I’m convinced that economists have a lot to learn from personality psychology. For example, personality is a great predictor of occupational choice. Librarians are highly introverted, and salesmen are highly extraverted, just as you’d expect. Preferences matter, Becker and Stigler notwithstanding.

It’s not too surprising, then, that I once strongly suspected that personality differences would be an important predictor of political differences. At least in the literature I’ve searched (a lot) and the data sets I’ve looked at (two), however, there is very little evidence of a connection.

But today some evidence landed on my desk that cuts the other way. A recent German study reports some intuitively plausible links between personality and political orientation. Here is how author Siegfried Schumann responds to the question “What kind of personality traits are most relevant?”:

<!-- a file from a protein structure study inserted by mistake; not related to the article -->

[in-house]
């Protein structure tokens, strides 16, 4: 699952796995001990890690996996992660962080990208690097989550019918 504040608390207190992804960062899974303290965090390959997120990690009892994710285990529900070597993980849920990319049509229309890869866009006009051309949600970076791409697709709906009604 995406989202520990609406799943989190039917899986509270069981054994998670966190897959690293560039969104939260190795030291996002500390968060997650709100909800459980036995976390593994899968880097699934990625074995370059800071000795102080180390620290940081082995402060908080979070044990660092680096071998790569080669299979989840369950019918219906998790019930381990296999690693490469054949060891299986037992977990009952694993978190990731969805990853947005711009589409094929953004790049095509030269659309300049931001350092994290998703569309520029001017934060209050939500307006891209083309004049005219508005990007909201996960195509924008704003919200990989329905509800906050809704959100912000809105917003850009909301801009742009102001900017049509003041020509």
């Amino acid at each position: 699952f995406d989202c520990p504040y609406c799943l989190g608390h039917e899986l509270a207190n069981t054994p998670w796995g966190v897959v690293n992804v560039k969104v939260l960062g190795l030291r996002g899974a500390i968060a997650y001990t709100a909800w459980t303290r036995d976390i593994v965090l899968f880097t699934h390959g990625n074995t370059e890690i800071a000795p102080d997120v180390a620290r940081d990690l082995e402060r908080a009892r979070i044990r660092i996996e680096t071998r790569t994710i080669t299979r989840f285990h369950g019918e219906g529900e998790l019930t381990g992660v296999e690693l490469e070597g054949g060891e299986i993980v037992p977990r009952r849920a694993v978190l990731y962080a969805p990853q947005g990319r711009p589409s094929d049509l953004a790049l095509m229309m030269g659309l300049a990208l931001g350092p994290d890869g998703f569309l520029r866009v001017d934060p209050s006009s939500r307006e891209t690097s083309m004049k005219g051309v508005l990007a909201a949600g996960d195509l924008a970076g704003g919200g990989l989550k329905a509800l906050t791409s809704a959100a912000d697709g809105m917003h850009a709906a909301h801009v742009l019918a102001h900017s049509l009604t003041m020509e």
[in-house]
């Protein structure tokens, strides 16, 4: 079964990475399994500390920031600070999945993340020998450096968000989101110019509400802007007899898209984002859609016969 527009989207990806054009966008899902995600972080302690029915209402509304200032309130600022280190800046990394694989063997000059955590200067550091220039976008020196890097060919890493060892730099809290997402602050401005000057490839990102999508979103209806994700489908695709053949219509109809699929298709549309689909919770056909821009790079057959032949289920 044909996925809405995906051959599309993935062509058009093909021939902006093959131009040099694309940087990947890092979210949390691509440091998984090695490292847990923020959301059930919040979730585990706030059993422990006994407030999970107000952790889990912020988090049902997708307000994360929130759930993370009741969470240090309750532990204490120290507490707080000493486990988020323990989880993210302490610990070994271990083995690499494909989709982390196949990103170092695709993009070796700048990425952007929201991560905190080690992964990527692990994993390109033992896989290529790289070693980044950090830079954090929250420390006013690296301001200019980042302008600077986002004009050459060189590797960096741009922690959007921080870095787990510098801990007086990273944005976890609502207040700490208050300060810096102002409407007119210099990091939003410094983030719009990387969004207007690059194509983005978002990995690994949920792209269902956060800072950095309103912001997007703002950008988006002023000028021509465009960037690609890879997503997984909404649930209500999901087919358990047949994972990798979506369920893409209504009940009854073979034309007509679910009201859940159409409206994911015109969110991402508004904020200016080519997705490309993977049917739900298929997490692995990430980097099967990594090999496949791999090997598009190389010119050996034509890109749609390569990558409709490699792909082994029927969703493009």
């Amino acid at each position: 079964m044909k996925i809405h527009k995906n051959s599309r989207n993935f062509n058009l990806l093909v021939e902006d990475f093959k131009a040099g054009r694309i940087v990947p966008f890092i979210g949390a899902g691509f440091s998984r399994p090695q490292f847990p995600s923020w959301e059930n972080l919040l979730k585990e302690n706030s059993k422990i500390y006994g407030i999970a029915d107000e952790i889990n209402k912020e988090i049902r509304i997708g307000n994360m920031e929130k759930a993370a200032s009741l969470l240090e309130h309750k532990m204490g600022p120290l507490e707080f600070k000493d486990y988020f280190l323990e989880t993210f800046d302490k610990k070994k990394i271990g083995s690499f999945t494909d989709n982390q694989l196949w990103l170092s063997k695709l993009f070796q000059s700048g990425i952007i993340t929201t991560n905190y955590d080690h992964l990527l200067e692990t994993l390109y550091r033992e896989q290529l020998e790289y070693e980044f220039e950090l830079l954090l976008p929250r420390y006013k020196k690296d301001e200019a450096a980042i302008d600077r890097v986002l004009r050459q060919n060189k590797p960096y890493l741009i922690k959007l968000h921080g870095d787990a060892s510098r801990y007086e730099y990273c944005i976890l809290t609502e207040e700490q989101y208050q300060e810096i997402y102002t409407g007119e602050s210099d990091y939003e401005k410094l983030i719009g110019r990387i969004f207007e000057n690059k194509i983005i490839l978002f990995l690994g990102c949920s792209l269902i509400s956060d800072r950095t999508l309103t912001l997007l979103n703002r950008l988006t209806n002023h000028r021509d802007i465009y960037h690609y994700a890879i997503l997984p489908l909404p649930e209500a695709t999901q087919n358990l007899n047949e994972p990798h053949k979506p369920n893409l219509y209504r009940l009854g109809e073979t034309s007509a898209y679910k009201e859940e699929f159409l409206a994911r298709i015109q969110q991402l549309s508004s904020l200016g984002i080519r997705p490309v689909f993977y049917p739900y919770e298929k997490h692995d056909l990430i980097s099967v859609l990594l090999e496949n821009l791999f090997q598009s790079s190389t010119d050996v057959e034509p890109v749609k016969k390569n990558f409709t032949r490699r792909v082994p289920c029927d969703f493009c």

There’s two: A readiness to experience new things — having various interests, being imaginative, profound and visionary — and conscientiousness concerning planning, organizing and conducting tasks. Two parties are at the opposite end of the spectrum: Supporters of the Greens are by and large open for new things and not very conscientious. On the other side are those voting for the Christian Democrats: They are very conscientious and lack openness to new experiences.

If you are more familiar with the semi-popular Myers-Briggs (or “Jungian”) model rather than the more academic Five Factor Model, Schumann’s results basically say that:

1. Greens are more N (“intuitive”), Christian Democrats are more S (“sensing”)

2. Greens are more P (“perceiving”), CDs are more J (“judging”)

All this leaves me wondering: Is German politics more about personality type than U.S. politics? Or are the effects just small enough that they’re easy to miss?

Thanks to Tyler Cowen for the pointer.